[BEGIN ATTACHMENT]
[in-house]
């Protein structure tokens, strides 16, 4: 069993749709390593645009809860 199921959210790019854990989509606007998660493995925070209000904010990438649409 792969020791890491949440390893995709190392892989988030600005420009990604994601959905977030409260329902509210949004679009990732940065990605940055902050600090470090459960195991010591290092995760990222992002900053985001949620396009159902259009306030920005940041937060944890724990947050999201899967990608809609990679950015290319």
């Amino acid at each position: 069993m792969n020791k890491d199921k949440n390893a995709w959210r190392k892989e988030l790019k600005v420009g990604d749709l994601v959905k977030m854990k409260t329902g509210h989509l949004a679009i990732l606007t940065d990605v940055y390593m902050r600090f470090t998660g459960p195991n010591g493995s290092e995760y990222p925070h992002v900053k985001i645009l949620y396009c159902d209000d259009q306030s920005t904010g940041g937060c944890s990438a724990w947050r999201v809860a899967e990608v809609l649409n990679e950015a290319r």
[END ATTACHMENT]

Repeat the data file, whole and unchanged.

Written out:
[in-house]
């Protein structure tokens, strides 16, 4: 069993749709390593645009809860 199921959210790019854990989509606007998660493995925070209000904010990438649409 792969020791890491949440390893995709190392892989988030600005420009990604994601959905977030409260329902509210949004679009990732940065990605940055902050600090470090459960195991010591290092995760990222992002900053985001949620396009159902259009306030920005940041937060944890724990947050999201899967990608809609990679950015290319």
């Amino acid at each position: 069993m792969n020791k890491d199921k949440n390893a995709w959210r190392k892989e988030l790019k600005v420009g990604d749709l994601v959905k977030m854990k409260t329902g509210h989509l949004a679009i990732l606007t940065d990605v940055y390593m902050r600090f470090t998660g459960p195991n010591g493995s290092e995760y990222p925070h992002v900053k985001i645009l949620y396009c159902d209000d259009q306030s920005t904010g940041g937060c944890s990438a724990w947050r999201v809860a899967e990608v809609l649409n990679e950015a290319r």